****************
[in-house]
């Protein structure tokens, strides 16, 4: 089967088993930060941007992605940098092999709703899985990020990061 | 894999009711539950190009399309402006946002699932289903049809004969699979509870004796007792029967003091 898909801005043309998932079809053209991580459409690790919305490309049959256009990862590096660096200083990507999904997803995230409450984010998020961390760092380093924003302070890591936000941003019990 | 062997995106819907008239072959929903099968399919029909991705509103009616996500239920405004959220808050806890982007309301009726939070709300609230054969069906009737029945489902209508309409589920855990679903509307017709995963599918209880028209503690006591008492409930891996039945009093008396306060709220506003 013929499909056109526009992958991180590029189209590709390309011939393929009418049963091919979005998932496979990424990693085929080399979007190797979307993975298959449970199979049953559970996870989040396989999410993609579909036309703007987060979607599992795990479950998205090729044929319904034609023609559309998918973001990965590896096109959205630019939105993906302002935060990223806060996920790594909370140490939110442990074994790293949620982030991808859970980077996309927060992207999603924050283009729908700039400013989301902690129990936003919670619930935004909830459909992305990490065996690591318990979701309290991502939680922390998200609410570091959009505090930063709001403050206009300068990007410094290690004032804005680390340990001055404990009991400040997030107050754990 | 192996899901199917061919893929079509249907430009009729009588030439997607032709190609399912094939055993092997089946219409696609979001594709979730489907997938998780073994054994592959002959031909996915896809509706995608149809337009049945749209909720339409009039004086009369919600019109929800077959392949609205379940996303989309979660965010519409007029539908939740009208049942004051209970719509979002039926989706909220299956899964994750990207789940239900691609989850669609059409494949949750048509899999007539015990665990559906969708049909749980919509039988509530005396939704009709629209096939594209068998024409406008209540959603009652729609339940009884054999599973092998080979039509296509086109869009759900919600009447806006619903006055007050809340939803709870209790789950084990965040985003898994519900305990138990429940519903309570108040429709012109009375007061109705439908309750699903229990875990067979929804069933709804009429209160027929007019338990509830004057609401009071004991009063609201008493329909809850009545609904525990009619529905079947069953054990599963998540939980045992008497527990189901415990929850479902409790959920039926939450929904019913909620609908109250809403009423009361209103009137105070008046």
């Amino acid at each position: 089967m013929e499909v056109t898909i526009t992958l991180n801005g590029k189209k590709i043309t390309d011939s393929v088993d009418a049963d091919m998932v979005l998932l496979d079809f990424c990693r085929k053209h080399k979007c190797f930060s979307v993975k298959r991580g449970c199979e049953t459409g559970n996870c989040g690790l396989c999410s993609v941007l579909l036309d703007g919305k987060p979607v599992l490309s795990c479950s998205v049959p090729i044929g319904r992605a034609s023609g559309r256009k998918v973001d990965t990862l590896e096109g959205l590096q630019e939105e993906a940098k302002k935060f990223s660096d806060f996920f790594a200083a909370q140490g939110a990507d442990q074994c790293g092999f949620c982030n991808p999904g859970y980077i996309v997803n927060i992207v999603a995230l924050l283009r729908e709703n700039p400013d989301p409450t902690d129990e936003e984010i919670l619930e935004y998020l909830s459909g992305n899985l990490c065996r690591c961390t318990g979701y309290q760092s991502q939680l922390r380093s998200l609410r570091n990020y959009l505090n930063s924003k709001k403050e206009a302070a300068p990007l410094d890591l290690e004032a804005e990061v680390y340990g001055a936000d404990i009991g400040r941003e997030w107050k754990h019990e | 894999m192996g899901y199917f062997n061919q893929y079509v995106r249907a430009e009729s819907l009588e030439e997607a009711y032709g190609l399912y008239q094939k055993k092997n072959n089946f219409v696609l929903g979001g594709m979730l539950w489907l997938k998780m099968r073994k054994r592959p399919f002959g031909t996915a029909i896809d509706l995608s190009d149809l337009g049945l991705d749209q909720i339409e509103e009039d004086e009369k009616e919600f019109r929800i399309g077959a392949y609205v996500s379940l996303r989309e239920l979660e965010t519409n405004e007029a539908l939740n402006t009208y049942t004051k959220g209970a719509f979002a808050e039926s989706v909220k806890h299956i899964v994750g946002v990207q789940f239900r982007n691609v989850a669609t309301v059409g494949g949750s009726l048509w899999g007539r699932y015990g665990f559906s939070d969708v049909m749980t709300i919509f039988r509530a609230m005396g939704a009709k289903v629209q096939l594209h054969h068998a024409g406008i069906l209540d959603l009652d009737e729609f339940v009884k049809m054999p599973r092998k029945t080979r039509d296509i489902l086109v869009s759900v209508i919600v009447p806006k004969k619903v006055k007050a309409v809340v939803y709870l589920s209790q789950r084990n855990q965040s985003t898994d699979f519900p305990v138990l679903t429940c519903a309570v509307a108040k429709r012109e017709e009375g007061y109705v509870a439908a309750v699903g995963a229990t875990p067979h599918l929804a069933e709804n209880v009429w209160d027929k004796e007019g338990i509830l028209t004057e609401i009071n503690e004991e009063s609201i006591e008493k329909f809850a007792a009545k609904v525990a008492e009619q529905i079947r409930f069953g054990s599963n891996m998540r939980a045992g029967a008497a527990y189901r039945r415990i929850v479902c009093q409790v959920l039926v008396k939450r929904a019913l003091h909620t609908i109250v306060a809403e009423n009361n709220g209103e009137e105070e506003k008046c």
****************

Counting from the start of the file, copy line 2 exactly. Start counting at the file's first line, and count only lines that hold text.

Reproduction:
């Protein structure tokens, strides 16, 4: 089967088993930060941007992605940098092999709703899985990020990061 | 894999009711539950190009399309402006946002699932289903049809004969699979509870004796007792029967003091 898909801005043309998932079809053209991580459409690790919305490309049959256009990862590096660096200083990507999904997803995230409450984010998020961390760092380093924003302070890591936000941003019990 | 062997995106819907008239072959929903099968399919029909991705509103009616996500239920405004959220808050806890982007309301009726939070709300609230054969069906009737029945489902209508309409589920855990679903509307017709995963599918209880028209503690006591008492409930891996039945009093008396306060709220506003 013929499909056109526009992958991180590029189209590709390309011939393929009418049963091919979005998932496979990424990693085929080399979007190797979307993975298959449970199979049953559970996870989040396989999410993609579909036309703007987060979607599992795990479950998205090729044929319904034609023609559309998918973001990965590896096109959205630019939105993906302002935060990223806060996920790594909370140490939110442990074994790293949620982030991808859970980077996309927060992207999603924050283009729908700039400013989301902690129990936003919670619930935004909830459909992305990490065996690591318990979701309290991502939680922390998200609410570091959009505090930063709001403050206009300068990007410094290690004032804005680390340990001055404990009991400040997030107050754990 | 192996899901199917061919893929079509249907430009009729009588030439997607032709190609399912094939055993092997089946219409696609979001594709979730489907997938998780073994054994592959002959031909996915896809509706995608149809337009049945749209909720339409009039004086009369919600019109929800077959392949609205379940996303989309979660965010519409007029539908939740009208049942004051209970719509979002039926989706909220299956899964994750990207789940239900691609989850669609059409494949949750048509899999007539015990665990559906969708049909749980919509039988509530005396939704009709629209096939594209068998024409406008209540959603009652729609339940009884054999599973092998080979039509296509086109869009759900919600009447806006619903006055007050809340939803709870209790789950084990965040985003898994519900305990138990429940519903309570108040429709012109009375007061109705439908309750699903229990875990067979929804069933709804009429209160027929007019338990509830004057609401009071004991009063609201008493329909809850009545609904525990009619529905079947069953054990599963998540939980045992008497527990189901415990929850479902409790959920039926939450929904019913909620609908109250809403009423009361209103009137105070008046």